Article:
Ubuntu springs from Muntu (a human being), a word found in all Bantu languages in Africa, meaning being human and concerned with others, summed up in the maxim ‘I am because we are, and since we are, therefore I am’ (Mbiti 1969:108-109). It is the collective consciousness, solidarity, and humanness of every person (the living, the living dead and the unborn), in relation with supernatural beings and nature (Mbiti 1969). ‘Ubuntu means that a person becomes a person through other persons’ (Lötter 1997:46). Living in communion with others is ‘a morality of “conduct” rather than a morality of “being”‘ among people who are interconnected (Gyekye 1996:58-62). Karsten and Illa (2001:613) observe that ‘Ubuntu expresses an African view of the world anchored in its own person, culture, and society which is difficult to define in a Western context’. Ubuntu implies living virtuously in a spirit of caring and community, responsiveness and dignity, peace and harmony, getting rid of what dehumanises and destroys life. Virtues of kindness, generosity, hospitality, honesty, compassion, forgiveness, and solidarity are components of Ubuntuism.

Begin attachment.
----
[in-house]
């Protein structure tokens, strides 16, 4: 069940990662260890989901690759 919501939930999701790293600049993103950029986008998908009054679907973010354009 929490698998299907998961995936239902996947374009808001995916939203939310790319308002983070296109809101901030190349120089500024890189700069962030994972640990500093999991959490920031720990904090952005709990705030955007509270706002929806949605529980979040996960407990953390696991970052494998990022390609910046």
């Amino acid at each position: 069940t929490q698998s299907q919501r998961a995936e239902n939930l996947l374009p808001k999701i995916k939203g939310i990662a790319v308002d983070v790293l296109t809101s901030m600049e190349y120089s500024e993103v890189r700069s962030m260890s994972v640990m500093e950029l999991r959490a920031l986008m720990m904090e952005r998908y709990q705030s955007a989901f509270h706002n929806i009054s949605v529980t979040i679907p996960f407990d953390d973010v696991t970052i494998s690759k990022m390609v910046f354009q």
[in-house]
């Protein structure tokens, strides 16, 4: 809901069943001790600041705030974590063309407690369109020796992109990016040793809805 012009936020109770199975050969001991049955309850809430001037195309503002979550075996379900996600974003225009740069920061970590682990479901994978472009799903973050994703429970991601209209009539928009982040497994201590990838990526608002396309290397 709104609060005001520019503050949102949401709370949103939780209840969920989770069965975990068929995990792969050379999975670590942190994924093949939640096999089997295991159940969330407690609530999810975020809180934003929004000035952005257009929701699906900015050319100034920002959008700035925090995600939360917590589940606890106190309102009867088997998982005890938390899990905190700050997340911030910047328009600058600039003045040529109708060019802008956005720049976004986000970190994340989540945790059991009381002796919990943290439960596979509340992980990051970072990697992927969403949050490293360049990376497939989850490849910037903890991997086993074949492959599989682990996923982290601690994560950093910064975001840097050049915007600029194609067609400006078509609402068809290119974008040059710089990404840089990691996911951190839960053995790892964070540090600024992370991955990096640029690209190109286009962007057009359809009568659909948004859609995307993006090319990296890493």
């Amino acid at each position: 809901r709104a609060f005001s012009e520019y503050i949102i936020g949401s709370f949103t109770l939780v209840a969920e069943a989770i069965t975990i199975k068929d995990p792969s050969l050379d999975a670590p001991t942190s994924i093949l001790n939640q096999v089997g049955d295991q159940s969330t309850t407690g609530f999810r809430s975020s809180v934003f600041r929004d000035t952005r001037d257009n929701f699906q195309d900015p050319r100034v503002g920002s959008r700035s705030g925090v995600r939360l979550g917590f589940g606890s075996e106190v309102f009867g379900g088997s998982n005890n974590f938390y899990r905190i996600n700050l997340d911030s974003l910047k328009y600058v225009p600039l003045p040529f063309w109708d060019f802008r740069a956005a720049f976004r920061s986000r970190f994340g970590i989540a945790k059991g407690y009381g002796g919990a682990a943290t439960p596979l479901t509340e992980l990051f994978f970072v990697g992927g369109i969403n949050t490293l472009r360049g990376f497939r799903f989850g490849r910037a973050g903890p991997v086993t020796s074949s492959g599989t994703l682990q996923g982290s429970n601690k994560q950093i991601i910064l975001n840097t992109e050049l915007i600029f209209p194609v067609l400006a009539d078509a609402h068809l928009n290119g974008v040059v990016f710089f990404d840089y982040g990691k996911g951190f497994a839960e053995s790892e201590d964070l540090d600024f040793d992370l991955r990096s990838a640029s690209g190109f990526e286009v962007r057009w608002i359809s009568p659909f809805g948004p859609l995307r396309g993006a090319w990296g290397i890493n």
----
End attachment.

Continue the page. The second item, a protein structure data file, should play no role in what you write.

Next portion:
Ubuntu […] speaks of the very essence of being human. [We] say […] ‘Hey, so-and-so has ubuntu.’ Then you are generous, you are hospitable, you are friendly and caring and compassionate. You share what you have. It is to say, ‘My humanity is caught up, is inextricably bound up, in yours.’ We belong in a bundle of life. We say, ‘A person is a person through other persons.’ […] A person with ubuntu is open and available to others, affirming of others, does not feel threatened that others are able and good, for he or she has a proper self-assurance that comes from knowing that he or she belongs in a greater whole and is diminished when others are humiliated or diminished, when others are tortured or oppressed, or treated as if they were less than who they are (Tutu 2000:35).